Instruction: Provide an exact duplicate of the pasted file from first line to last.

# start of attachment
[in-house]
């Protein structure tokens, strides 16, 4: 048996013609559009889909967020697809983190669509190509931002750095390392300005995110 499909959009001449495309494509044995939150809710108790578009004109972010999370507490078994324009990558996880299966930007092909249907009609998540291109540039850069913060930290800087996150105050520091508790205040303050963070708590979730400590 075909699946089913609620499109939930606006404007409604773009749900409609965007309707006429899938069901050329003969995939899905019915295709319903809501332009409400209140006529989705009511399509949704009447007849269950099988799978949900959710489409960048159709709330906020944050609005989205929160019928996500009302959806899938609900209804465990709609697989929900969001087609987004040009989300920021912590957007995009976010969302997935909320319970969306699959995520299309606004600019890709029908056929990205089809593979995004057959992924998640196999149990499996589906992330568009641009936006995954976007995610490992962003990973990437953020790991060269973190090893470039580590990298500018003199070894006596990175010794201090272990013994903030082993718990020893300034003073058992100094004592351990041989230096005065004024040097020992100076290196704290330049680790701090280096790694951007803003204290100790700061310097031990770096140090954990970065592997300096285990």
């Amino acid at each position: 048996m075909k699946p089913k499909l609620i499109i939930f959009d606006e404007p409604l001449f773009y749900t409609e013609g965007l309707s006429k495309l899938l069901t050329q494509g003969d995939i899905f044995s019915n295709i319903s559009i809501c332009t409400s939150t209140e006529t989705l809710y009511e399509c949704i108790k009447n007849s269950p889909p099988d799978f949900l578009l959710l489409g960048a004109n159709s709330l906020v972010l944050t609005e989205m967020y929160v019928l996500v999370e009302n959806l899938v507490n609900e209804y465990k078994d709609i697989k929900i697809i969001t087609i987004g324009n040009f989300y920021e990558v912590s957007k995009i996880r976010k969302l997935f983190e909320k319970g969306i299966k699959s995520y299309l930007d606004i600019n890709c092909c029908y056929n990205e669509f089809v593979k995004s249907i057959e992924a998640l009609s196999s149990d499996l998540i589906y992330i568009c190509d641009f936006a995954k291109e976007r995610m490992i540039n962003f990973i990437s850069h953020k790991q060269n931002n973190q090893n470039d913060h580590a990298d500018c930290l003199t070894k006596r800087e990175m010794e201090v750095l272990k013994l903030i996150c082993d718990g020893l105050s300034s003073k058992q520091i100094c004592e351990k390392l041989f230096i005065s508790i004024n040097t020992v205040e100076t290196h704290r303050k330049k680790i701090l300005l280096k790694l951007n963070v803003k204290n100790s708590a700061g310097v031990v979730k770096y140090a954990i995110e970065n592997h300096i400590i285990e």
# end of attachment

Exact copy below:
[in-house]
């Protein structure tokens, strides 16, 4: 048996013609559009889909967020697809983190669509190509931002750095390392300005995110 499909959009001449495309494509044995939150809710108790578009004109972010999370507490078994324009990558996880299966930007092909249907009609998540291109540039850069913060930290800087996150105050520091508790205040303050963070708590979730400590 075909699946089913609620499109939930606006404007409604773009749900409609965007309707006429899938069901050329003969995939899905019915295709319903809501332009409400209140006529989705009511399509949704009447007849269950099988799978949900959710489409960048159709709330906020944050609005989205929160019928996500009302959806899938609900209804465990709609697989929900969001087609987004040009989300920021912590957007995009976010969302997935909320319970969306699959995520299309606004600019890709029908056929990205089809593979995004057959992924998640196999149990499996589906992330568009641009936006995954976007995610490992962003990973990437953020790991060269973190090893470039580590990298500018003199070894006596990175010794201090272990013994903030082993718990020893300034003073058992100094004592351990041989230096005065004024040097020992100076290196704290330049680790701090280096790694951007803003204290100790700061310097031990770096140090954990970065592997300096285990």
């Amino acid at each position: 048996m075909k699946p089913k499909l609620i499109i939930f959009d606006e404007p409604l001449f773009y749900t409609e013609g965007l309707s006429k495309l899938l069901t050329q494509g003969d995939i899905f044995s019915n295709i319903s559009i809501c332009t409400s939150t209140e006529t989705l809710y009511e399509c949704i108790k009447n007849s269950p889909p099988d799978f949900l578009l959710l489409g960048a004109n159709s709330l906020v972010l944050t609005e989205m967020y929160v019928l996500v999370e009302n959806l899938v507490n609900e209804y465990k078994d709609i697989k929900i697809i969001t087609i987004g324009n040009f989300y920021e990558v912590s957007k995009i996880r976010k969302l997935f983190e909320k319970g969306i299966k699959s995520y299309l930007d606004i600019n890709c092909c029908y056929n990205e669509f089809v593979k995004s249907i057959e992924a998640l009609s196999s149990d499996l998540i589906y992330i568009c190509d641009f936006a995954k291109e976007r995610m490992i540039n962003f990973i990437s850069h953020k790991q060269n931002n973190q090893n470039d913060h580590a990298d500018c930290l003199t070894k006596r800087e990175m010794e201090v750095l272990k013994l903030i996150c082993d718990g020893l105050s300034s003073k058992q520091i100094c004592e351990k390392l041989f230096i005065s508790i004024n040097t020992v205040e100076t290196h704290r303050k330049k680790i701090l300005l280096k790694l951007n963070v803003k204290n100790s708590a700061g310097v031990v979730k770096y140090a954990i995110e970065n592997h300096i400590i285990e």